Don’t Call Me Missus

I always have trouble feeling like an adult in my dealings with financial institutions. Last time I biked to the bank, I wore a suit. I also wore a suit to all of my recent DMV trips. It works wonders in situations when I feel somewhat intimidated.

It’s hard for me to complain in these interactions, because I’m so worried about offending people. Sometimes I feel like if I make a minor complaint, the whole system will come crashing down. But I’ve resolved to start complaining about a recent phenomenon.

People have started calling me “Mrs. Jones”, which is most definitely not my name.

First of all, I’m not married. I think that folks probably assume that I’m married because I sound older than I actually am. That’s not a terrible thing.

But I am annoyed by the idea of calling every married woman “Mrs.” Lastname. Even if I were married, I don’t think I’d be cool with a stranger saying “Mrs. Jones” to me. Why jump directly to “Mrs.” if you think your conversation partner is married? Do you have any clue whether that’s how she wants to be addressed? We fought for “Ms.”, dangit!

Actually, I wasn’t part of the group that introduced “Ms.” to the lexicon. That happened before I was born. So I can’t believe it’s not a moot point by now. I remember as a child being told that a woman used “Ms.” only if “she didn’t want other people to know she was divorced.” Yes. Someone (a woman!) actually said that to me. It wasn’t my mom, though! Thanks mom.

On top of all that, I recently had to fill out an order form for a JR (Japan Rail) pass, and the only options were “Miss” and “Mrs.” I didn’t use “Mrs.” because I didn’t want to lie, but I found the form ridiculous.

It’s no use kvetching about this all day, so I’ll list my possible solutions:

1) Please call me Jay. Just have the person use your first name.

2) Mrs. Jones is my mother’s name. A bit snarky, but it does the trick.

3) I’m sorry, is my name listed as Mrs. Jones? If so, I’d like to find out how to change the way it’s written in the (computer) system. This could come off as passive aggressive, and I’ve never actually said it to anyone. But it’s a surefire way to get the person’s attention.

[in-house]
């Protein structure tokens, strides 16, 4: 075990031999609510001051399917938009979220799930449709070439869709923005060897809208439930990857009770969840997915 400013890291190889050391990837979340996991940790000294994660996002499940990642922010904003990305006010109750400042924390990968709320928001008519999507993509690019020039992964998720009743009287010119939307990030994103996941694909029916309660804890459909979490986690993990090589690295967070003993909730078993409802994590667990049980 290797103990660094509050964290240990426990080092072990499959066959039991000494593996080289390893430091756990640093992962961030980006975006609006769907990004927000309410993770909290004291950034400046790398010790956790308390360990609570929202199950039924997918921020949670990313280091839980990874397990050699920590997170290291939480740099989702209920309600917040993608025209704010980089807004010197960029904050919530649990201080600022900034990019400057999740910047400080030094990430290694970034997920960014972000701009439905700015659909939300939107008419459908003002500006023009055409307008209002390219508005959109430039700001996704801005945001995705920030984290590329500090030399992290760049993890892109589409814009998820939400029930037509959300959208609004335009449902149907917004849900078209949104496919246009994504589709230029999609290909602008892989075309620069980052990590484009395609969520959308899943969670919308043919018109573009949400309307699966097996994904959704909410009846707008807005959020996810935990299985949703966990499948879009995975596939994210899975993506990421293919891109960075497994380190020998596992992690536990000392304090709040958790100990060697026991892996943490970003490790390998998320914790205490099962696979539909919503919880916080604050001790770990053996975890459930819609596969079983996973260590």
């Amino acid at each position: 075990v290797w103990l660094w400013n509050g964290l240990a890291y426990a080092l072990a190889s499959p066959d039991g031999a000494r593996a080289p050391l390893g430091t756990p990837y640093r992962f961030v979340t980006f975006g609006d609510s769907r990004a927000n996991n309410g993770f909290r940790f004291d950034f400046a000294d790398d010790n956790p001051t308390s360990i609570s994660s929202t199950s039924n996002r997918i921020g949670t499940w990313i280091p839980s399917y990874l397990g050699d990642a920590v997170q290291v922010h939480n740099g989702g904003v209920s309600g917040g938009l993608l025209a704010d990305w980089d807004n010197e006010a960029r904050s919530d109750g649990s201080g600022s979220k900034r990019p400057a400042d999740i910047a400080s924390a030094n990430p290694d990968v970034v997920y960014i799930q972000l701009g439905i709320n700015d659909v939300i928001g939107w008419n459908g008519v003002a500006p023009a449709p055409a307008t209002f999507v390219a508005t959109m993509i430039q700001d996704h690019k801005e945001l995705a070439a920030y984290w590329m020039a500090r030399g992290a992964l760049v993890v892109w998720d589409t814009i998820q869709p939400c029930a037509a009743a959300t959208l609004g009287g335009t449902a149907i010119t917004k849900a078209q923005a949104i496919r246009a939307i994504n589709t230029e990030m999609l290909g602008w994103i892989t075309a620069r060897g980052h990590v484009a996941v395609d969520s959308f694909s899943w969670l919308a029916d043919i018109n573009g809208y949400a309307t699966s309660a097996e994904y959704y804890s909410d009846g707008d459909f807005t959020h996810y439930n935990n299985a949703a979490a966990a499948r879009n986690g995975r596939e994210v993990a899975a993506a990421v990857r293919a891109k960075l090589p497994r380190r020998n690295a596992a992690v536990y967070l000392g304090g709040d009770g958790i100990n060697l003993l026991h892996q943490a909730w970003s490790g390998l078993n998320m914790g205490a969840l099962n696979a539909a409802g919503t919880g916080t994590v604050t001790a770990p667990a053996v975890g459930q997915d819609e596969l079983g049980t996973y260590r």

4) Please call me Dr./Professor/Rabbi Jones. None of these apply to me, but I think that if someone knows your title then they should use it.

I do know that systems aren’t perfect. I once had a lady tell me off over the phone for calling her “Ms.” Lastname. Guess what? She goes by “Mrs.” Lastname. I was kind of surprised that she would be bothered by this, but she did have the right to complain, so I tried to go with her preference.

The other issue is the “Ma’am” thing. This debate is often centered on geography, and I’ve had a lot of folks sincerely try to explain to me that “Ma’am” is just an attempt at politeness.

Be that as it may, I’ve heard it used rudely plenty of times, and I’ve definitely started to dislike it. There’s one context in which I feel it is appropriate. If I’ve started a conversation with someone, but they don’t yet know my name. In that case, they can’t call me “Ms. Jones”, so “Ma’am” is perfectly fine.

But after that? When you know my name? No way. Please say “Ms. Jones” or say nothing.

I guess this really doesn’t have a ton to do with finance, but I do think we must demand our financial institutions treat us well. Getting a person’s name right is fairly basic. And if someone refuses to call you the name you’ve chosen, well, it might be worth taking your business elsewhere.

Don’t Call Me Missus

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